I’ve been meaning to work up an article on using poems and song lyrics and cultural references in fiction, but just haven’t taken the time to do it yet. While of course writers can refer to other works (within reason, given copyright law), and while such references can definitely be literary shorthand, as you’ve said, there are drawbacks to using the recognizable words of others in your stories. Can I promise to address this topic in the near future and leave it at that for now? I’m afraid the issues require more attention than I can provide in a single comment.

  3. Kat says:

    I’ve been struggling with the issue of filtering through the viewpoint character without being able to quite put into words (hah) what was going wrong! Thanks for the “aha!” moment. I’m going to go back through my latest chapter with an eye towards removing some of that filtering.

    • Kat, I’m glad to have provided the “aha.” Sometimes all we need is that little nudge, a word or two, that has us seeing our answer. I’ve got an article about Filters in Fiction that deals specifically with filter words that provides more information on that topic.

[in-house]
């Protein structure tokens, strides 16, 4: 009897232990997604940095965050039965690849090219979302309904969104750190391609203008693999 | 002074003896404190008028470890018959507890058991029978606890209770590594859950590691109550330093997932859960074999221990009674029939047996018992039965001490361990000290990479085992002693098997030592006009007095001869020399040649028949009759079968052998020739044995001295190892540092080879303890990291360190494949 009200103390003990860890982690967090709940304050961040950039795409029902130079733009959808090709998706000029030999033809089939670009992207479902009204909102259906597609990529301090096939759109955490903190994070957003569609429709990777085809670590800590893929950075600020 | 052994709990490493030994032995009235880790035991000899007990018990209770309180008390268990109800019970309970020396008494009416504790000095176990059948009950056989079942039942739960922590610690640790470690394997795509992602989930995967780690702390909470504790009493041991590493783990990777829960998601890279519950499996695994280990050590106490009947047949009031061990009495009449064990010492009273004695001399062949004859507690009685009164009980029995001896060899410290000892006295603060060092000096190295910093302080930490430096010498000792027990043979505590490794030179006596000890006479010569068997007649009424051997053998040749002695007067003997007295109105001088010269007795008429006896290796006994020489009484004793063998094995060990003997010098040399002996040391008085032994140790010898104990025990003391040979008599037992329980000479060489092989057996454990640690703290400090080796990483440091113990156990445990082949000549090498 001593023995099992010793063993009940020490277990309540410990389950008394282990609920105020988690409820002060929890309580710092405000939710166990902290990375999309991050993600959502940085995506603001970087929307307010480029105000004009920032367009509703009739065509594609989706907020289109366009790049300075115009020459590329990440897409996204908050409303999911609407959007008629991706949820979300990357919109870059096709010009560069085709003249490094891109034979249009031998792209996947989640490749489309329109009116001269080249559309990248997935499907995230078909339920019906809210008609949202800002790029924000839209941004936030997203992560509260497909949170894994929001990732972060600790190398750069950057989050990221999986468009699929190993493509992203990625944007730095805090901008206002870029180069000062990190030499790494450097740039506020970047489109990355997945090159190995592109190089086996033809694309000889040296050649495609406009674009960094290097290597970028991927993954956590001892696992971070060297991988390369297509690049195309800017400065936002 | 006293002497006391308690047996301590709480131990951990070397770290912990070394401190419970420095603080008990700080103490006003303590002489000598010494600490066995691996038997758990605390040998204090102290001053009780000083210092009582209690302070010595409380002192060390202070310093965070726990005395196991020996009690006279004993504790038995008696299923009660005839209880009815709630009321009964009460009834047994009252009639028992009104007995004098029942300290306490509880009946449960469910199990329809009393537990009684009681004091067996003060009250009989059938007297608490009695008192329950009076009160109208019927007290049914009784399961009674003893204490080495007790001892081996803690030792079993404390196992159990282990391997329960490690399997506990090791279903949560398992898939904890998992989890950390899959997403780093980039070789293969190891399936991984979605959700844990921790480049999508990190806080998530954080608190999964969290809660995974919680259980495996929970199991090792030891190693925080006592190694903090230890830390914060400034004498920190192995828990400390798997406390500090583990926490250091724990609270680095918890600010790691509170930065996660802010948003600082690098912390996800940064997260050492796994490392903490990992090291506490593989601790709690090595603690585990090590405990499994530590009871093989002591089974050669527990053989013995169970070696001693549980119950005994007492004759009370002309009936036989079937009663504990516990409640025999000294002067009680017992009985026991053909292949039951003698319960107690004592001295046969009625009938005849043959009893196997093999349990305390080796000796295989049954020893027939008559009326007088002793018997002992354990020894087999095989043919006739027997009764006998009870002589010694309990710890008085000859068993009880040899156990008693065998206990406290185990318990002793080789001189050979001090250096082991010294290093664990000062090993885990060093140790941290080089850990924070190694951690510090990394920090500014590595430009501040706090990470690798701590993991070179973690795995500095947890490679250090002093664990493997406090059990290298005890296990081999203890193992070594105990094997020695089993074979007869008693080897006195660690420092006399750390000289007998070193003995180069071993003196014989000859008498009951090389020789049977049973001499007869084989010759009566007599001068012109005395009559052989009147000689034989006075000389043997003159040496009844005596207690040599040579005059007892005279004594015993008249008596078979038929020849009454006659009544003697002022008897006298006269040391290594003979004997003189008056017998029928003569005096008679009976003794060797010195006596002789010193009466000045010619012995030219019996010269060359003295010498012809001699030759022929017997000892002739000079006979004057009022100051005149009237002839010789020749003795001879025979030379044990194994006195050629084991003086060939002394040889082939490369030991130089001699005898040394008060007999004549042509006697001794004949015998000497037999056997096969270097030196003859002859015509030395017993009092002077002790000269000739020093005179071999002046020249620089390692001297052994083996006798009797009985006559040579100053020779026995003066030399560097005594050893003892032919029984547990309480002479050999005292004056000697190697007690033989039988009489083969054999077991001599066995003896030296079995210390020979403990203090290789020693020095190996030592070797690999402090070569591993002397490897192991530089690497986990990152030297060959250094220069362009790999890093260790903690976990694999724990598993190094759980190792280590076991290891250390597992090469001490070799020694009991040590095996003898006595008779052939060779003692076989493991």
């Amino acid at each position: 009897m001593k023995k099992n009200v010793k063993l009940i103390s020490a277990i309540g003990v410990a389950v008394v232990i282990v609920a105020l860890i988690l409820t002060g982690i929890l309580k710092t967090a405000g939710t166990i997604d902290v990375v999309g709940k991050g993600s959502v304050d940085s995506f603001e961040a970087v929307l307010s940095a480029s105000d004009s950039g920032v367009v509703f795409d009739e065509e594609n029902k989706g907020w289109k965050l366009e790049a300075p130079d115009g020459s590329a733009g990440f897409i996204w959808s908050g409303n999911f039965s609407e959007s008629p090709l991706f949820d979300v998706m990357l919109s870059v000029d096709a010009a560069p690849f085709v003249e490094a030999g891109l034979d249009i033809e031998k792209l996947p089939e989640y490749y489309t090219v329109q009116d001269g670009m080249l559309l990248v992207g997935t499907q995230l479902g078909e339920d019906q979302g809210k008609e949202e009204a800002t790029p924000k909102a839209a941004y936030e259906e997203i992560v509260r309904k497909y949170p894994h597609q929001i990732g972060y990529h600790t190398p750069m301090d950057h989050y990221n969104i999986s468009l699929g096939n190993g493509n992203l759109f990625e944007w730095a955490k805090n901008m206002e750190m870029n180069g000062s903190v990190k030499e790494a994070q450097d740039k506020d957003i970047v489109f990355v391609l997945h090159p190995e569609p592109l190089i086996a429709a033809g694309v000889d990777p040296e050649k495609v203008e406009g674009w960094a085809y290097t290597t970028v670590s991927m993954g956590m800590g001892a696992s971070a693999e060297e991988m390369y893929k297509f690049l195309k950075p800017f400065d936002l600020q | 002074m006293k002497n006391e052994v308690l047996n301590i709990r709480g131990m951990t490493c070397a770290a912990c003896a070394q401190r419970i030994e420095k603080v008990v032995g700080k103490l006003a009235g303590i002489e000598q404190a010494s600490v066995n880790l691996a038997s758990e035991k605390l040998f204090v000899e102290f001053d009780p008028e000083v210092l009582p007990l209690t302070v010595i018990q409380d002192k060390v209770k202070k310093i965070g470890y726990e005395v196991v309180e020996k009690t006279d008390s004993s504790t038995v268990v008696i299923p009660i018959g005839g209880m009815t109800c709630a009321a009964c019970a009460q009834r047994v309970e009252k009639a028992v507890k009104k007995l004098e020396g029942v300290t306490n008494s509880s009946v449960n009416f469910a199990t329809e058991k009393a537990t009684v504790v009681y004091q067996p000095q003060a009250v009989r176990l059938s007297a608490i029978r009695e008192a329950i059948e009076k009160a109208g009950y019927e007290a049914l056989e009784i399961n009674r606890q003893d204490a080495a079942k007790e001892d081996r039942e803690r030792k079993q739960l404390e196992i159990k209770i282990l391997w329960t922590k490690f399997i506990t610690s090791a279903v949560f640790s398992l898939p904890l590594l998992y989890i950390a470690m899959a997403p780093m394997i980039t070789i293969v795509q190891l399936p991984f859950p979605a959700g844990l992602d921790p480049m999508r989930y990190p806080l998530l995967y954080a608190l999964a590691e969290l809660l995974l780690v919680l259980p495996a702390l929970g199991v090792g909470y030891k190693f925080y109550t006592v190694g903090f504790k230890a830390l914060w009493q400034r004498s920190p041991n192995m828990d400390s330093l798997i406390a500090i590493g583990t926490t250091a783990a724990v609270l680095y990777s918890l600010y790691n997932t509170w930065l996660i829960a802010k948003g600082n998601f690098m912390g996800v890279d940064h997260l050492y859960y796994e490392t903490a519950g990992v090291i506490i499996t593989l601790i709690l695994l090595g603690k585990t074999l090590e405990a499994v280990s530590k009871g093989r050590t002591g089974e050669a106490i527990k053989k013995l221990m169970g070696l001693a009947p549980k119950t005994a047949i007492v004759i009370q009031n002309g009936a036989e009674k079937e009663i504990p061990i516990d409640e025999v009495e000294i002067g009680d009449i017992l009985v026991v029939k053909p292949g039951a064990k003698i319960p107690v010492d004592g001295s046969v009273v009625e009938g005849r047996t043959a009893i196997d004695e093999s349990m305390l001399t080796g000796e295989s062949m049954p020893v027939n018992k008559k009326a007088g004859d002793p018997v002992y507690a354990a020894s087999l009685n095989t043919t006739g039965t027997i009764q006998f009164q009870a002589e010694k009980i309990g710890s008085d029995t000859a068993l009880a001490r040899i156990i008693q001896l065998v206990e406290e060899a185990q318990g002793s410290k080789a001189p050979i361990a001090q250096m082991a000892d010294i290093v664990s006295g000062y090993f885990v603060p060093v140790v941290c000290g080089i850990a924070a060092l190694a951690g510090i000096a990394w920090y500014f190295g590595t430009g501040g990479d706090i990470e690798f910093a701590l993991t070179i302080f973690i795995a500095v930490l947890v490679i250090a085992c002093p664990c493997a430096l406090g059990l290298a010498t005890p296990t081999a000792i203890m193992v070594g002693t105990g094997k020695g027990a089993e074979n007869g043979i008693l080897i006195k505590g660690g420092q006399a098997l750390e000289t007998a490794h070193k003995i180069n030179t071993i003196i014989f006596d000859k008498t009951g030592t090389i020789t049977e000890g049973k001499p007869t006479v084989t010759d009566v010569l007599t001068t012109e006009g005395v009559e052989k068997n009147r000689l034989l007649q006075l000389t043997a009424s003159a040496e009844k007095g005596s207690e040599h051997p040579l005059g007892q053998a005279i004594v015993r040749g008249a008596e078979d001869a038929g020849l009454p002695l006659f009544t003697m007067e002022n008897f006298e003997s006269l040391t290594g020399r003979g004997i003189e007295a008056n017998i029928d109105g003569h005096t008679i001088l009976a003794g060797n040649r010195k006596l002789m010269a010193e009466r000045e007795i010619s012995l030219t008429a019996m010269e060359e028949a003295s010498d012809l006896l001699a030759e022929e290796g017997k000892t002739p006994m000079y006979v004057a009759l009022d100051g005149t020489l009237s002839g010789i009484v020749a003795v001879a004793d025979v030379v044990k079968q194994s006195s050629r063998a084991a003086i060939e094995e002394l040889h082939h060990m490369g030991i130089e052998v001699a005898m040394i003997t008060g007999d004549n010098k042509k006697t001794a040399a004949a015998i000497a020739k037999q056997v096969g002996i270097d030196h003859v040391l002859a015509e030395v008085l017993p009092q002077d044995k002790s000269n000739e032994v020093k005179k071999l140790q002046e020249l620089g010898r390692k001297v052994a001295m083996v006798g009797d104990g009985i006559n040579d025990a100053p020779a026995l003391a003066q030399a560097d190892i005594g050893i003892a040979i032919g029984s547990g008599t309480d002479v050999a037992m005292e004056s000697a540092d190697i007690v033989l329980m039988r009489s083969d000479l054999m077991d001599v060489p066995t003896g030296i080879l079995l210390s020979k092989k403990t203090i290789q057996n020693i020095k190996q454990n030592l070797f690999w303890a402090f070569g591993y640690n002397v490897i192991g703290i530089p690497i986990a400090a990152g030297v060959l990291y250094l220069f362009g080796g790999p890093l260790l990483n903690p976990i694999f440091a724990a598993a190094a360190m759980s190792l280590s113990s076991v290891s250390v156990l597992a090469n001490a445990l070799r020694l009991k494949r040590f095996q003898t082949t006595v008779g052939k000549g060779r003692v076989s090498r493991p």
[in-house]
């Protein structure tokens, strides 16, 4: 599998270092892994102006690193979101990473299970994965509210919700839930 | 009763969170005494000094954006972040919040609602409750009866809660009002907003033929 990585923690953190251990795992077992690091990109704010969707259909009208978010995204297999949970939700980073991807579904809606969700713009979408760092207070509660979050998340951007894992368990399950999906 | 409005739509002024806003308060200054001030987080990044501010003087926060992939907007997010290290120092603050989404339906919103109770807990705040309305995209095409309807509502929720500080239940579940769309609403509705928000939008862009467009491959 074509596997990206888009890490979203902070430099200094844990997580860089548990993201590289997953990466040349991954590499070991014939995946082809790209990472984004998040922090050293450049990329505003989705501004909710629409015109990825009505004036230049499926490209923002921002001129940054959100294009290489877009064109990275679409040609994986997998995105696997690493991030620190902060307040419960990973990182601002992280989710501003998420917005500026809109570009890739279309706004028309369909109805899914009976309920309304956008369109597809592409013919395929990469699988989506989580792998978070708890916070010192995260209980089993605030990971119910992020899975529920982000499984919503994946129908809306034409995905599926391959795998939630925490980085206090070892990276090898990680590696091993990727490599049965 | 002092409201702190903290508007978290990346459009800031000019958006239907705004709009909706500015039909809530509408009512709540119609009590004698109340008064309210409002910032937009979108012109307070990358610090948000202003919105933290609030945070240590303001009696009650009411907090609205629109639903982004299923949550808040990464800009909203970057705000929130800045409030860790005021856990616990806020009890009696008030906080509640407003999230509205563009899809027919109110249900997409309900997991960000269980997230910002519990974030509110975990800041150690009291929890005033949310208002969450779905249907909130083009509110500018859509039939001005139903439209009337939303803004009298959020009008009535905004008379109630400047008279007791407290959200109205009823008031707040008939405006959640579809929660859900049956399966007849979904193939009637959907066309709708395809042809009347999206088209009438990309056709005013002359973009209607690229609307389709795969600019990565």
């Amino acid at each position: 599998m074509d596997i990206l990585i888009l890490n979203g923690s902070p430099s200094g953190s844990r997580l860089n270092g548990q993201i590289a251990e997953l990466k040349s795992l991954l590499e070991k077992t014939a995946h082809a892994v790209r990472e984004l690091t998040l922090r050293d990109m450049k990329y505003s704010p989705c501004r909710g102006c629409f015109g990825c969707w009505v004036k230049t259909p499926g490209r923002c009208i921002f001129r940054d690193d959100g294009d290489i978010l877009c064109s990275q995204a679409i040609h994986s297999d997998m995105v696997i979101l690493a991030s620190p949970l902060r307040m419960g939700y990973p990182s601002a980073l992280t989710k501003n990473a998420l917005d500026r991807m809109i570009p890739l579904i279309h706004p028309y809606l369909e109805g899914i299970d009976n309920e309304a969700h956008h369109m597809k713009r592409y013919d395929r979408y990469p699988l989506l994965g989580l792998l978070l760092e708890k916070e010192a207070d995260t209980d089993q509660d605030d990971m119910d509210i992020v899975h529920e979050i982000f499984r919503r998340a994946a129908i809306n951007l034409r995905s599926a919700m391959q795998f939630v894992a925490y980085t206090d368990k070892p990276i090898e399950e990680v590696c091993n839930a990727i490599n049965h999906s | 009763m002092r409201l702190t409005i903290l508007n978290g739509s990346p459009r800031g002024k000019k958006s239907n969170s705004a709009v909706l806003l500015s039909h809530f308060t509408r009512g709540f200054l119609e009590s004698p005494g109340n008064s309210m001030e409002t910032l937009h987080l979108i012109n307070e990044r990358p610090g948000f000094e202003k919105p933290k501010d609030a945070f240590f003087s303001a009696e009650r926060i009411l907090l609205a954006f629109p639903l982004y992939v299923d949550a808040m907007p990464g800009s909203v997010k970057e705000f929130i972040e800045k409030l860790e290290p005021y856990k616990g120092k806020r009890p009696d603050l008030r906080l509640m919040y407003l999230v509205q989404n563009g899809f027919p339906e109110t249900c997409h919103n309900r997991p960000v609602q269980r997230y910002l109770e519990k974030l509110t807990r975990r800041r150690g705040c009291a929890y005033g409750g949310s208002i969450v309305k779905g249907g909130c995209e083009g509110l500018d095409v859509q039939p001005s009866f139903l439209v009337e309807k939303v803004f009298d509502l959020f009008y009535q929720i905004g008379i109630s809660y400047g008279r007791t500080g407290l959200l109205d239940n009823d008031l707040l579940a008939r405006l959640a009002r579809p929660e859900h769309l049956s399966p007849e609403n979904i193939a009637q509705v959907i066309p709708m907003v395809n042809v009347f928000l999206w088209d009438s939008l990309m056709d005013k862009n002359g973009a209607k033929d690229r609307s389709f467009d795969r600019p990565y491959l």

Thanks for taking the time to let me know you were here.

  4. hayde says:

    Great post!
    One of the things that I’d like to add is that voice also has to be taken into consideration when choosing words, especially when using free indirect style of the third person narration. For instance, if we say: “David walked around his office, waiting for the stupid phone to ring”, we get a different feel for the character and situation. Just by adding the word “stupid”, we start to form a more specific idea of who David is as a person without having to state it in “telling form” (David was an immature hothead).

    • Hayde, I agree. Voice and genre and character age and experience and so many other issues are important concerns for word choice. Each deserves an article of its own.

      Thanks for the example that nails a character’s emotions and/or personality.

  5. Penny Barber says:

    Echoing Martha’s wows! I must have written a million words trying to explain these concepts to authors. Never have I come close to the addressing why and how with so much clarity, depth, and simplicity. I’ll share this often.